Drug use and addiction devastate the lives of both males and females. The way addiction presents itself through symptoms in either sex can vary, as can the different drugs that either sex is drawn to the recovery methods used to help addicts heal.
While drug use and abuse are not identical in males and females, we do presently know a great deal about the behavior in both sexes.
Everyone wants to know who uses drugs more, males or females.
Typically, the male population gets a heavier reputation for drug use. Males are known to do drugs younger, more often, more of them and to abuse both alcohol and tobacco.
The National Institute of Drug Abuse ran research that suggested males might be the prevalent users due to more and earlier exposure to drugs. According to its investigations, more female users are introduced to drugs by males; similarly, males are introduced to drugs by males. The result? As males more commonly hang around males in adolescent and teenage years, so the exposure to drugs increases.
However, compared to males, females who have problems with substance misuse run greater risks in their lives.
Telescoping is a phenomenon that occurs in females where they try drugs as minimally as once and become addicted. So while females might be exposed to substances later on or less often, their chances of becoming addicted to or misusing the substance are greater.
Females face more repercussions
It is not yet clear why, but consequences females suffer from drug abuse and addiction are far greater than those experienced by males. Females experience more detrimental effects to their health. They see a steeper decline in finances than do males. Females are more likely to lose their jobs or be unable to earn and keep future steady jobs.
Compared to males, more females relapse after getting through rehab. The likelihood of relapsing post-rehabilitation is daunting and it is a huge problem amongst female substance abusers.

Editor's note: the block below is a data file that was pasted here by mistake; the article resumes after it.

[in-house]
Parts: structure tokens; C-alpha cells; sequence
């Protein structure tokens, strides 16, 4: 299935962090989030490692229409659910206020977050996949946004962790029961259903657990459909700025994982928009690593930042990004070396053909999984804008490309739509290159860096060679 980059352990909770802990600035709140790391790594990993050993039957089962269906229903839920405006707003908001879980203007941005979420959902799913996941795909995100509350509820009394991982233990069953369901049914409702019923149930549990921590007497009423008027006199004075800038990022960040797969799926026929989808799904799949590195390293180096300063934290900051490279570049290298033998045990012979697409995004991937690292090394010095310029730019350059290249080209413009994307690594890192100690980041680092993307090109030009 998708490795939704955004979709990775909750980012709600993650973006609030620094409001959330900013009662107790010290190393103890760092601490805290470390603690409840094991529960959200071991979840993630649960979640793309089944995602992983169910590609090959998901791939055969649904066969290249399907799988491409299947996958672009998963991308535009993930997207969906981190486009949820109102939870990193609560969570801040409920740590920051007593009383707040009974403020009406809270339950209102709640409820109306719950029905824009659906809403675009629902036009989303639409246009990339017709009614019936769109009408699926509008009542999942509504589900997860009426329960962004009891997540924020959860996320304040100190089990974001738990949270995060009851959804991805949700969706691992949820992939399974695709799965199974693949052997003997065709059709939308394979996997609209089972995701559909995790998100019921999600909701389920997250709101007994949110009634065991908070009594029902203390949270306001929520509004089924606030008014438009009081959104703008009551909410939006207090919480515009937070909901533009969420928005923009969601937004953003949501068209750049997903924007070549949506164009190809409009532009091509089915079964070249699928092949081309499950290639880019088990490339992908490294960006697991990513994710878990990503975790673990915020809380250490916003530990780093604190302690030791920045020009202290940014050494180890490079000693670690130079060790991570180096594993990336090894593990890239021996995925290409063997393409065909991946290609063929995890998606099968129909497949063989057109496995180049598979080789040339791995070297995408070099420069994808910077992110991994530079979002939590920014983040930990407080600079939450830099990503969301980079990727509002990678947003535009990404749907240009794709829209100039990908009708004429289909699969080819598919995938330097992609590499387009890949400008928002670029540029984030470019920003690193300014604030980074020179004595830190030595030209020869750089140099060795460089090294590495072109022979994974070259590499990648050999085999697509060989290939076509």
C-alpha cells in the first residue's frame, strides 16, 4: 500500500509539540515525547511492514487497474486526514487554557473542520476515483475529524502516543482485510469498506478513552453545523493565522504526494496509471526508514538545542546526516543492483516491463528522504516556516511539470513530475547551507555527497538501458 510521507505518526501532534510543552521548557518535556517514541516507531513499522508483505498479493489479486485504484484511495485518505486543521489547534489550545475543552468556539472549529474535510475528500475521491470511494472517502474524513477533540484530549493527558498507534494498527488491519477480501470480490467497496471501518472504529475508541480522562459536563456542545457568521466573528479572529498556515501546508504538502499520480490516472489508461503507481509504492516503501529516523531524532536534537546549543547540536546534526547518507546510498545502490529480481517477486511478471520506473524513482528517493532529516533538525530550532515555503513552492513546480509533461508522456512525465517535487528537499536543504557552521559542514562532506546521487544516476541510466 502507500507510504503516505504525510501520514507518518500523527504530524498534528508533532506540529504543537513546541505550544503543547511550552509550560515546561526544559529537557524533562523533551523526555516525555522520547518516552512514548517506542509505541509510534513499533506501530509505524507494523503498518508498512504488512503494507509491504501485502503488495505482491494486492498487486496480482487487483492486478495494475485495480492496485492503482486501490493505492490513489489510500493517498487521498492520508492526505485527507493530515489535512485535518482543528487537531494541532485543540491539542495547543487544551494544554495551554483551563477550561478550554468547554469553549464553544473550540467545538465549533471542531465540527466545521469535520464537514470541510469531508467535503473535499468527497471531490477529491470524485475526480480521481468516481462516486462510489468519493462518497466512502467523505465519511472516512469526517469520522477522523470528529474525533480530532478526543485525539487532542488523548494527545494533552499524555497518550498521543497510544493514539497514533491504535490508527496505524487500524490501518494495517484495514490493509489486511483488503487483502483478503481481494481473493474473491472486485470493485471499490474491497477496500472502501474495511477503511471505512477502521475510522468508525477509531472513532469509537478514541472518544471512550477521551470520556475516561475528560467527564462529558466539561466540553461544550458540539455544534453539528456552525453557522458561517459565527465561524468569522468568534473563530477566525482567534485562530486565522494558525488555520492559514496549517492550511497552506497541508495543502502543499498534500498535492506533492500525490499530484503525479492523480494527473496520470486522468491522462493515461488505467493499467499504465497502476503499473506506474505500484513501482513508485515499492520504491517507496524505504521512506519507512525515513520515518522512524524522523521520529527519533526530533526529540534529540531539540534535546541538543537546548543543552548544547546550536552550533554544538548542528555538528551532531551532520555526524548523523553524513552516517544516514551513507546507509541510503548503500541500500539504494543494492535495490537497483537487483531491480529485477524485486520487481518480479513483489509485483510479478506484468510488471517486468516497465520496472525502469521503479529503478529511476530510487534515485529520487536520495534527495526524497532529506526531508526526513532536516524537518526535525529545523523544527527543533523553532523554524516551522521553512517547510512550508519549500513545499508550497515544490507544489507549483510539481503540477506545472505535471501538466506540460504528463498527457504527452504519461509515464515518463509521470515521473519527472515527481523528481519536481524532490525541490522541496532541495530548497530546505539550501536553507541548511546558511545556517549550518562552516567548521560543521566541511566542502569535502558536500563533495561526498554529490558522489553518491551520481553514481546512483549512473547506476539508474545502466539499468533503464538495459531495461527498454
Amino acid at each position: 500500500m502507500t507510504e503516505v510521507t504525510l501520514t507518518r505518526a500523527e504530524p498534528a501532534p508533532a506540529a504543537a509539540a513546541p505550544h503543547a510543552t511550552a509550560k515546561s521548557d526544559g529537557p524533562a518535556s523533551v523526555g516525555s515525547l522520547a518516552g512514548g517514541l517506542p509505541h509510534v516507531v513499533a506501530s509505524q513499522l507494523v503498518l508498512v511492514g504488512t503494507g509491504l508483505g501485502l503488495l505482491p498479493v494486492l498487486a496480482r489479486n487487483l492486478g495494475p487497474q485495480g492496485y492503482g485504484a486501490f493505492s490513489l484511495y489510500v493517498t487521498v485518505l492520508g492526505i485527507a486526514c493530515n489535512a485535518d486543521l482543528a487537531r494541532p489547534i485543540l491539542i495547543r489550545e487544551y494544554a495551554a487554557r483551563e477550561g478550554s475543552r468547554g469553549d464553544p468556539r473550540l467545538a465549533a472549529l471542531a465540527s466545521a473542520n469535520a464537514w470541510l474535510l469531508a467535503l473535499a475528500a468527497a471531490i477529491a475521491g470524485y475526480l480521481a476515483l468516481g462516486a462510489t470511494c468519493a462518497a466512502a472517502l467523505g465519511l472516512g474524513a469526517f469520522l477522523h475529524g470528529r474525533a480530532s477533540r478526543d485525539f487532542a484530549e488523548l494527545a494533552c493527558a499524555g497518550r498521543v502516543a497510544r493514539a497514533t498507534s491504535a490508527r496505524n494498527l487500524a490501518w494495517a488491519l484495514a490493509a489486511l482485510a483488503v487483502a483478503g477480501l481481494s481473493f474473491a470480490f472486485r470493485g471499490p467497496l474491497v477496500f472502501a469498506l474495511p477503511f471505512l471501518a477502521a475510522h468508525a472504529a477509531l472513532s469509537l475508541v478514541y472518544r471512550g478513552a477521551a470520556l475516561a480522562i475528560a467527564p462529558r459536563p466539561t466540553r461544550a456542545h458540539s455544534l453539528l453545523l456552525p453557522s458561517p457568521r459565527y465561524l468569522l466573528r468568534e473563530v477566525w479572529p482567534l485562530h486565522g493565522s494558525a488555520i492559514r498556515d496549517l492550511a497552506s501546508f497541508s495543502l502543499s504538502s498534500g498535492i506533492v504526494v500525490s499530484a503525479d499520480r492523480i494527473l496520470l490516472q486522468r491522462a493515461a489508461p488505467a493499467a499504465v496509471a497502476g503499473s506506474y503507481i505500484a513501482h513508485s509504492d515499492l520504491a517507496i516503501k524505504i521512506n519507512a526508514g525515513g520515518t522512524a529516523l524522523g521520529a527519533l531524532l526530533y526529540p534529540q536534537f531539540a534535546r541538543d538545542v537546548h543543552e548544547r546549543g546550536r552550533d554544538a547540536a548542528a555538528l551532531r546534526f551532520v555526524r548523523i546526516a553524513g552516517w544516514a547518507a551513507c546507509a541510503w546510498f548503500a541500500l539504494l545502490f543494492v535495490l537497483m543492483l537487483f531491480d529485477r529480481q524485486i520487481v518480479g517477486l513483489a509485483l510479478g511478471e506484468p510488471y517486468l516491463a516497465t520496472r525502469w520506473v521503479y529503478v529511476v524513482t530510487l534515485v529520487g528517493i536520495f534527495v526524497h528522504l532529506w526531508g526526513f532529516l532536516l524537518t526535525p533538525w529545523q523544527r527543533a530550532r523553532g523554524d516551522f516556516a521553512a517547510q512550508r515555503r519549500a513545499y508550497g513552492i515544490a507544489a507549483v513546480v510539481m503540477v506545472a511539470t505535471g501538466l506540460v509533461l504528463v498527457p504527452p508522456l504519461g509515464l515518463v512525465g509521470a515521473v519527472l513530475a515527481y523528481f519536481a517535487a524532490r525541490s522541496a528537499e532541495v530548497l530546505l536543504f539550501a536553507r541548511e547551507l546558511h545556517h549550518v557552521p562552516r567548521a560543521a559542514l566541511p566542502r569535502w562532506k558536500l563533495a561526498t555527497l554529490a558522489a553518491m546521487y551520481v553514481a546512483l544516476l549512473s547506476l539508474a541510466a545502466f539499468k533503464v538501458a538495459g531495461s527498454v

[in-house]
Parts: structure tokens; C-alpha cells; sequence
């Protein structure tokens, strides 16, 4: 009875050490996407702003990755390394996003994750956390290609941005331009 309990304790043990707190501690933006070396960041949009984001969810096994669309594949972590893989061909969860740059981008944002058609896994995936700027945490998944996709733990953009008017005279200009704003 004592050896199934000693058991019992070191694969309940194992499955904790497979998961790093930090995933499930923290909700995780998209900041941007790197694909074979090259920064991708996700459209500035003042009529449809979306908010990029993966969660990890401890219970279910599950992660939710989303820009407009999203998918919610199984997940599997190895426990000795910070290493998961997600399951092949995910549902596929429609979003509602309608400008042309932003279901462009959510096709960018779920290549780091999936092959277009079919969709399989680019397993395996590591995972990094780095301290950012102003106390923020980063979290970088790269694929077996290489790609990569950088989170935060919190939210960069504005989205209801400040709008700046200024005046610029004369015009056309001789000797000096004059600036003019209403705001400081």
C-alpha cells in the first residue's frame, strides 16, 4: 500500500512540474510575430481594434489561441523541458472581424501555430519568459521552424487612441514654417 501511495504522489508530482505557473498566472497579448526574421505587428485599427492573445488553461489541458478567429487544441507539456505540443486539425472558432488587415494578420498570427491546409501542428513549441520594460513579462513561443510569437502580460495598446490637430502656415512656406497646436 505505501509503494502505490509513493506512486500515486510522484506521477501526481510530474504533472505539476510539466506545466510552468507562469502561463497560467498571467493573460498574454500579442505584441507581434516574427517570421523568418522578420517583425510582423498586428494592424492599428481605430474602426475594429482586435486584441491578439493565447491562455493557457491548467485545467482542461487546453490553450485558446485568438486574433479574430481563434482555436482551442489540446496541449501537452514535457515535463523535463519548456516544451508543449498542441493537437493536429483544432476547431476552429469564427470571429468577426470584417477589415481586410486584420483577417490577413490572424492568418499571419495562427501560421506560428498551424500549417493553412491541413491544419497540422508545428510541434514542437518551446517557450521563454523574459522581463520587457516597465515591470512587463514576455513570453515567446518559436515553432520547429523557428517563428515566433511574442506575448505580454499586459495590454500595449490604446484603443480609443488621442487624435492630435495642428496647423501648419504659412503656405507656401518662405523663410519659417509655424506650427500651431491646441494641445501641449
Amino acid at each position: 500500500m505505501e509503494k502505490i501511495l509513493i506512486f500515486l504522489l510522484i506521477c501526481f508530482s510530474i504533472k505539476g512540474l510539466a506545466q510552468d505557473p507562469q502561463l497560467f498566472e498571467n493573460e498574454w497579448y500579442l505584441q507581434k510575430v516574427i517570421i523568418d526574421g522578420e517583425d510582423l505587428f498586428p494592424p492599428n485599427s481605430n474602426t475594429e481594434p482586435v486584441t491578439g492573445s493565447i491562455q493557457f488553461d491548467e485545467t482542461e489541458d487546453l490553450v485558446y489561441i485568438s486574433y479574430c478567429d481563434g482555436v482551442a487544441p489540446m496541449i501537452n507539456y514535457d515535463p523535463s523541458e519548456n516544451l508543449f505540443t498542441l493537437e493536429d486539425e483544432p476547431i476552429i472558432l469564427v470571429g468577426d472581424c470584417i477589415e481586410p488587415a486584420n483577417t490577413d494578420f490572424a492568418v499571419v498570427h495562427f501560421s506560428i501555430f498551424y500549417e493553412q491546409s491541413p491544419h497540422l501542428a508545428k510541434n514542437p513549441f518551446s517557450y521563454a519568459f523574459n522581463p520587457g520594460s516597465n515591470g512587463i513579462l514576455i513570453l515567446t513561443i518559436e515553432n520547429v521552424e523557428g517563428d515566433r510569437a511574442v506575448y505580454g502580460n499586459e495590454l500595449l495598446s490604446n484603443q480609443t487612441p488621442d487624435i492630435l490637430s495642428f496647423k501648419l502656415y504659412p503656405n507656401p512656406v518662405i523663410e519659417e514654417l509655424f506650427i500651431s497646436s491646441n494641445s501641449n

Why do females suffer more from drugs?
Females suffer in fewer numbers from drugs but in greater effect. Some researchers point to the chemical makeup of the brain or sex hormones, such as estrogen, influencing the dependency on drugs (especially stimulants). Others believe the female propensity for anxiety, eating and mood disorder create a predisposition to drug use and dependency. Women are commonly diagnosed with psychiatric conditions, such as bipolar and depression, that can increase their susceptibility to substance abuse.
Why does it matter if it is a female or male abusing the drug?
Morally and legally, it the sex of a drug addict does not matter. Biologically and psychologically, it can be a turning point in an addict’s recovery.
Research has led physicians, counselors, psychiatrists and other rehabilitation professionals to understand the differences between males recovering from drugs and females recovering drugs. The coping mechanisms are different, the withdrawal process is different, the capacity to stay focused on the road to sobriety is different.
The biological differences between male and female cue their own calculated regimen for drug recovery and enable physicians to provide the best possible care to addicts who want their lives and health back.
If you or a loved one is facing a problem using or misusing drugs, reach out to United Recovery Project immediately. Our team is standing by to answer your questions, to explain your options and to make sure that you get the care and future you deserve.